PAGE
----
USS John King (DDG-3) Areas With Asbestos Exposure

The USS John King (DDG-3) was a Charles F. Adams-class guided-missile destroyer laid down on August 25, 1958, and launched on January 4, 1961. It was commissioned on February 4, 1961, under Comdr. Albert M. Sackett’s command with the hull number DDG-3 and served in the US Navy for 29 years until it was decommissioned on March 30, 1990. During its activity, the ship carried a complement of 354 people on board and had its main missions in Norfolk, Cuba, the Caribbean, England, Kiel, the Mediterranean Sea, Cyprus, and Virginia Capes. After the decommissioning, the ship was struck from the Navy List on January 12, 1993 and sold for scrapping in 1999.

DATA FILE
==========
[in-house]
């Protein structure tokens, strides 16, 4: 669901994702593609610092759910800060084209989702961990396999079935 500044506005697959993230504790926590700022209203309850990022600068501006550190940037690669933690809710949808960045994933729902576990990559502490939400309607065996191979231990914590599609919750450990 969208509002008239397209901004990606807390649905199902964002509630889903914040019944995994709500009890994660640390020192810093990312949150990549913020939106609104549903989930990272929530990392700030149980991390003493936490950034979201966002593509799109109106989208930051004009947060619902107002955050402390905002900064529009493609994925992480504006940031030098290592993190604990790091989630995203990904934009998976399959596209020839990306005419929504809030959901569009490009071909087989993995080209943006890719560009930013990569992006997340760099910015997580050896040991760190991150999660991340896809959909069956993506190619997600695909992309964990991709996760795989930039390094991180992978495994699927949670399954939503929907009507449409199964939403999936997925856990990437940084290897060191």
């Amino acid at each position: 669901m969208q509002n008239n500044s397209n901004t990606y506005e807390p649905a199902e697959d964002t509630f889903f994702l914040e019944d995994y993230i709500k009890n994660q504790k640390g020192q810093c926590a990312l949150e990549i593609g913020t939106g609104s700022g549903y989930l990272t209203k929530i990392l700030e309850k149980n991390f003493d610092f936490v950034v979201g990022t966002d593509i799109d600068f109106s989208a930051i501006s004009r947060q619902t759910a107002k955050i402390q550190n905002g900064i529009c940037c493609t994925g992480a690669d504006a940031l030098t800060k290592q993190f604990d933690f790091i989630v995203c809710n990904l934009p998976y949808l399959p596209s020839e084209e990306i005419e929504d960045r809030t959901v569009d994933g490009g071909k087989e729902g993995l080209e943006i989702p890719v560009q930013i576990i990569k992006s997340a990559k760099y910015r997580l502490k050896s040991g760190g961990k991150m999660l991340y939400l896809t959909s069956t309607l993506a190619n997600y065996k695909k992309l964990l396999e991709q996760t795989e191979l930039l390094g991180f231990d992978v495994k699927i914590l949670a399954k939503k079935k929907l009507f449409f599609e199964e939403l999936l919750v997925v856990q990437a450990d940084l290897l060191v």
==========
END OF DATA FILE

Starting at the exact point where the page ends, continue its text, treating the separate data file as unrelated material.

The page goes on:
One of the most significant risks for ships at sea is fire, which is why asbestos exposure occurred often in the Navy. There was a large amount of asbestos used in specific areas of navy ships such as boiler rooms, engine rooms, navigation rooms, mess halls, and sleeping quarters. If you believe you were exposed to asbestos while serving aboard the USS John King (DDG-3), you may still be at risk of developing asbestos-related illnesses such as mesothelioma, and you should seek medical attention.

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Shipmates on USS John King (DDG-3)

Robert Michael Bennett

Robert Vernon Boyer Jr.

Thomas Buell

Denis W. Callahan

Robert Francis Clark

Russell William Colby

Mark Richard Crawford

Anthony C. Dinonno

Thomas Joseph Hughes

Nicholas D. Krawec

Raymond G. Landrum

William F. McCauley

Richar K. Plante Sr.

Albert M. Sackett

Harry Dean Settle Jr.

John Frederick Weigold

Louis Michael White

Patrick Butler